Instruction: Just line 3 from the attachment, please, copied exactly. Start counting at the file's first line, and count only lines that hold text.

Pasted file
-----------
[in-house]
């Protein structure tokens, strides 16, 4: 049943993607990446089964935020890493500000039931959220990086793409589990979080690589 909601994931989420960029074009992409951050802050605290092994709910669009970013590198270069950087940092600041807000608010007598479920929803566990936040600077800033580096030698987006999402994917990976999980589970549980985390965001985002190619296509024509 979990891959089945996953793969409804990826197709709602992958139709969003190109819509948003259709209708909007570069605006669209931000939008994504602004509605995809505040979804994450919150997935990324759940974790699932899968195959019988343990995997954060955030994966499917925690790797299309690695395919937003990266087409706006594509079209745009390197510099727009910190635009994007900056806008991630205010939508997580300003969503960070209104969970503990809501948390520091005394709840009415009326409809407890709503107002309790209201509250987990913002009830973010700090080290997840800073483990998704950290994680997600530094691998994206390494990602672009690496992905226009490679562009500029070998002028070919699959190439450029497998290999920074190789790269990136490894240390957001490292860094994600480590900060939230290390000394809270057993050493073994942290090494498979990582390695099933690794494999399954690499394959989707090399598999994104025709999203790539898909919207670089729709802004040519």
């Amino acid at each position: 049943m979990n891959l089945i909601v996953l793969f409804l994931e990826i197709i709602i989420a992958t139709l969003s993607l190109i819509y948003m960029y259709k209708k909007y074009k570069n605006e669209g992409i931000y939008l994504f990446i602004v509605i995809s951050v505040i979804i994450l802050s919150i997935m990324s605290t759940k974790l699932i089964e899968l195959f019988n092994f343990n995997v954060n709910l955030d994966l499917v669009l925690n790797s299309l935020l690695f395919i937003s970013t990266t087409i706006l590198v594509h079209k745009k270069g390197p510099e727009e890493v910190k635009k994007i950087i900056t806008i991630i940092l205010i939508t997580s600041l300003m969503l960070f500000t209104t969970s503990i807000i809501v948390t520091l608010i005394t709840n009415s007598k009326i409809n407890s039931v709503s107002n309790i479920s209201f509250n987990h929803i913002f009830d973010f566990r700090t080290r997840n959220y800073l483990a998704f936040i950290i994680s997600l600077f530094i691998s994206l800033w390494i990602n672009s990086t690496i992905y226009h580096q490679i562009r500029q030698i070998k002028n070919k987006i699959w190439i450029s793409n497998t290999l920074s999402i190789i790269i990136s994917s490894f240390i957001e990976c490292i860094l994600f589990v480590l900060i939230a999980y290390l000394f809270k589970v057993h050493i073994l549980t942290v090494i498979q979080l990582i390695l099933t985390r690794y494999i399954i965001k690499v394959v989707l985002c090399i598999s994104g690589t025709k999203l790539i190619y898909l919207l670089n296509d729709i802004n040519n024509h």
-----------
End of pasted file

């Amino acid at each position: 049943m979990n891959l089945i909601v996953l793969f409804l994931e990826i197709i709602i989420a992958t139709l969003s993607l190109i819509y948003m960029y259709k209708k909007y074009k570069n605006e669209g992409i931000y939008l994504f990446i602004v509605i995809s951050v505040i979804i994450l802050s919150i997935m990324s605290t759940k974790l699932i089964e899968l195959f019988n092994f343990n995997v954060n709910l955030d994966l499917v669009l925690n790797s299309l935020l690695f395919i937003s970013t990266t087409i706006l590198v594509h079209k745009k270069g390197p510099e727009e890493v910190k635009k994007i950087i900056t806008i991630i940092l205010i939508t997580s600041l300003m969503l960070f500000t209104t969970s503990i807000i809501v948390t520091l608010i005394t709840n009415s007598k009326i409809n407890s039931v709503s107002n309790i479920s209201f509250n987990h929803i913002f009830d973010f566990r700090t080290r997840n959220y800073l483990a998704f936040i950290i994680s997600l600077f530094i691998s994206l800033w390494i990602n672009s990086t690496i992905y226009h580096q490679i562009r500029q030698i070998k002028n070919k987006i699959w190439i450029s793409n497998t290999l920074s999402i190789i790269i990136s994917s490894f240390i957001e990976c490292i860094l994600f589990v480590l900060i939230a999980y290390l000394f809270k589970v057993h050493i073994l549980t942290v090494i498979q979080l990582i390695l099933t985390r690794y494999i399954i965001k690499v394959v989707l985002c090399i598999s994104g690589t025709k999203l790539i190619y898909l919207l670089n296509d729709i802004n040519n024509h």